A warm welcome to Trevor Beer, our new Consultant, who lives in Barnstaple, Devon, and, after a career as a writer in the educational field, is now well known as Britain's top expert on the various species of Big Cats which are found in our country and regarding which he writes regularly in the Devonshire newspaper *Western Morning News*. A great lover of all kinds of wild life, he is a Scientific Fellow of the Zoological Society, a Fellow of the Royal Entomological Society, and a member of the British Ornithological Union and founder of the North Devon group of the RSPB (Royal Society for the Protection of Birds). His highly popular *Nature Watch* column appears daily in the *Western Morning News* and he has just won the coveted David Bellamy Award issued every year by the British Naturalists' Association, the oldest conservation organisation in our country. FSR readers may have noticed that I have recently expressed some startling views about the possible origin of some (maybe most) of Britain's Big Cats, and I am delighted to find that Mr. Beer shares my belief that there "may be a UFO link"! His letter in this issue shows the extraordinary range of Mr. Beer's knowledge and talents. -Editor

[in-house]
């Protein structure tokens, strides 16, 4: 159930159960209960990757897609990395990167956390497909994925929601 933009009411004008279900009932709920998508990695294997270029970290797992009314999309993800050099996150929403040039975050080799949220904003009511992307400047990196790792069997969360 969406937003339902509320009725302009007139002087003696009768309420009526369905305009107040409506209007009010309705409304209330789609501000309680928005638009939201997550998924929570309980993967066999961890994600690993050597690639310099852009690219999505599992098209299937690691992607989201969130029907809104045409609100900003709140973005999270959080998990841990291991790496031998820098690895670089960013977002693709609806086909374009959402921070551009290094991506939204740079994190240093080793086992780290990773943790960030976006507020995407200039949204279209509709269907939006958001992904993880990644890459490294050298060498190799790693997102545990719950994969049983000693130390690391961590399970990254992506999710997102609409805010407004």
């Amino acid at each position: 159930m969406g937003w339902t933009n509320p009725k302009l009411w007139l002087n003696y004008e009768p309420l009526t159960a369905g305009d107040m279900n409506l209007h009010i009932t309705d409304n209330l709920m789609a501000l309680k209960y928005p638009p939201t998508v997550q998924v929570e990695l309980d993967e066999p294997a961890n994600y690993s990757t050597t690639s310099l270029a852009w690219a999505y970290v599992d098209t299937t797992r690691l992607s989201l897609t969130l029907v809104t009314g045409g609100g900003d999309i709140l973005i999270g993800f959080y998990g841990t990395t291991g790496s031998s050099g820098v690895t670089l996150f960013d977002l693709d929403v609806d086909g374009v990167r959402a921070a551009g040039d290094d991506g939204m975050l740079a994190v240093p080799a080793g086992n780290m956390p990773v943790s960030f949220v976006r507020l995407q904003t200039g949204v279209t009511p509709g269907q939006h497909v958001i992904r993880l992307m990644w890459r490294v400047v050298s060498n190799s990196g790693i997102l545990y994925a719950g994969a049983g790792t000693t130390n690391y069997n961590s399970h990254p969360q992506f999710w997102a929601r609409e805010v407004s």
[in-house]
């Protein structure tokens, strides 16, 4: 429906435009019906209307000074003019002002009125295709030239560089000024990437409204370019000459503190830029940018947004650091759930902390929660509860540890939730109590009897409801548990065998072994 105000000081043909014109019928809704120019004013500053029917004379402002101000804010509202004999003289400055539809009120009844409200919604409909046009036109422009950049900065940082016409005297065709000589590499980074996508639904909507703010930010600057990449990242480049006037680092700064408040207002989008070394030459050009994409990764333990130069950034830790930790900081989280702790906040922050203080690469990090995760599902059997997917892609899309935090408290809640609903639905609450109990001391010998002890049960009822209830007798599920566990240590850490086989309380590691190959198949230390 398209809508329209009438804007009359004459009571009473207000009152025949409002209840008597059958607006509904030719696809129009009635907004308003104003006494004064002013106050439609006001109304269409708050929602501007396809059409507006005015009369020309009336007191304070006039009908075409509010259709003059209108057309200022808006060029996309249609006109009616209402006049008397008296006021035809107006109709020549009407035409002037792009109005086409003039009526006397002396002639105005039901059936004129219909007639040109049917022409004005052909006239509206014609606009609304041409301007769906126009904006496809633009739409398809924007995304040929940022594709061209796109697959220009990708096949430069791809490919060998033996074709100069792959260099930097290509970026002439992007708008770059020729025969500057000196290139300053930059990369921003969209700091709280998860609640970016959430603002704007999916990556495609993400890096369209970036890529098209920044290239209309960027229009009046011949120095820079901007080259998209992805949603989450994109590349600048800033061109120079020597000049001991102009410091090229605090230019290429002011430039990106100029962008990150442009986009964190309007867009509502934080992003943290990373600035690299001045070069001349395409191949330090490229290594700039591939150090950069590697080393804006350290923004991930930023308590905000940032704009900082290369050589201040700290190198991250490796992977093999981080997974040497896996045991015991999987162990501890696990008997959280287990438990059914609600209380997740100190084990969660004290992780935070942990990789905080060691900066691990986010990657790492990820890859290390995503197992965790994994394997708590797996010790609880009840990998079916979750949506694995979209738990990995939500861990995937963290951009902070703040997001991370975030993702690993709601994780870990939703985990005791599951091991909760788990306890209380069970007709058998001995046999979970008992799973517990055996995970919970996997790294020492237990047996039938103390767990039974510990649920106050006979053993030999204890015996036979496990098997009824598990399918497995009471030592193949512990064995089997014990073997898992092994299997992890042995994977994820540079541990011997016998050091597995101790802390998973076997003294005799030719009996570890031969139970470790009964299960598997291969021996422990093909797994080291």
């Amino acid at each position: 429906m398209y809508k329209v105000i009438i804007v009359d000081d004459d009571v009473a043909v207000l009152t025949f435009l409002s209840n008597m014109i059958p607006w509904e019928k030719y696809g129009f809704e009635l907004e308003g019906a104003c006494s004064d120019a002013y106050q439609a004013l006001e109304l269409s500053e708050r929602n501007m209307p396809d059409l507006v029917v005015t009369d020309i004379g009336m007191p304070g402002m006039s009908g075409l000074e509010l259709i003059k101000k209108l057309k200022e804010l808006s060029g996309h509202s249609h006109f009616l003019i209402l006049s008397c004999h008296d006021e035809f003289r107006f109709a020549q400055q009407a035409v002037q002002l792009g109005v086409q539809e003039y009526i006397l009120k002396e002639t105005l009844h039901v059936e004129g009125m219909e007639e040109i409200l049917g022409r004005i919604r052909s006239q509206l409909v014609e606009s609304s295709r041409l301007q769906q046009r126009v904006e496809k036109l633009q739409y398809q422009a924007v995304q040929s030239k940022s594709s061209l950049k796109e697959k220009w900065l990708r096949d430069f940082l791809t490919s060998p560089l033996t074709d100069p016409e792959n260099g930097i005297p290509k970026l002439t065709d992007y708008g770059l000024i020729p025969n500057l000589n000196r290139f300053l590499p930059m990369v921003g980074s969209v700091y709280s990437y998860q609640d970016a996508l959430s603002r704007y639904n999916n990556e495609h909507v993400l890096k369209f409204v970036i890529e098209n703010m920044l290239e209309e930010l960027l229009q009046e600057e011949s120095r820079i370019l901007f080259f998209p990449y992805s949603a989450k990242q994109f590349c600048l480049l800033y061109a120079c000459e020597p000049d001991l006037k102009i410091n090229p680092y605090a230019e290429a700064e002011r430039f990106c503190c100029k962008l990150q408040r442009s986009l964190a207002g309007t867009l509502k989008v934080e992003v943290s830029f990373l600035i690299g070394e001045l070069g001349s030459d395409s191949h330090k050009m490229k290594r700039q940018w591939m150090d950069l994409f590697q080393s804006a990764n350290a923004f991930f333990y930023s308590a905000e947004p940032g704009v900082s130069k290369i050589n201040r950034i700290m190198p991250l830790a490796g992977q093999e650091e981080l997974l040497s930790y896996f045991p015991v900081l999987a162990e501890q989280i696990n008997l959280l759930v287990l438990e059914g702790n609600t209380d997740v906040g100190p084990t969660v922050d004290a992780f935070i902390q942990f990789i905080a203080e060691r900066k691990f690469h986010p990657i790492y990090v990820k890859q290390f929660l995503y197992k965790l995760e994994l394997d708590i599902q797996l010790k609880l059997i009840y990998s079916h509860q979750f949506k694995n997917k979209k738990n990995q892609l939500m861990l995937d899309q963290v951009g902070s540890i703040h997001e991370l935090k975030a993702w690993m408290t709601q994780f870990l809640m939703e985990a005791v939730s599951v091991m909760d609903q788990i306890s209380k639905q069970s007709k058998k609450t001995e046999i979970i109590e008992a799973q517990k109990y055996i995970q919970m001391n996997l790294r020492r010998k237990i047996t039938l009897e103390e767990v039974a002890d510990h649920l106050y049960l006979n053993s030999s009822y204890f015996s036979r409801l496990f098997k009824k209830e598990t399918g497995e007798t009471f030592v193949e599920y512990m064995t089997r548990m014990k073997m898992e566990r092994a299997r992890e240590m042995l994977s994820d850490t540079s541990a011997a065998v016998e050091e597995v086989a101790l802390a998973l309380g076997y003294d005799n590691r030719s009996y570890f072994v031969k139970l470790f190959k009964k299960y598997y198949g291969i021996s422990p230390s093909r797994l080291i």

"Where do they come from?" The most asked question of all from believers and sceptics alike when the subject of British Mystery Cats loose in the wild in the UK and Ireland crops up. Interestingly no one asks where do they go, yet the creatures live on amongst us and we amongst them. [Why no serious injury or death to humans? - TWC]
As a cryptozoologist and investigator into the alien big cats for many years, and into folklore and legend since the 1950s, it is the black cat phenomenon, of leopard size and sometimes larger, that intrigues me most of all.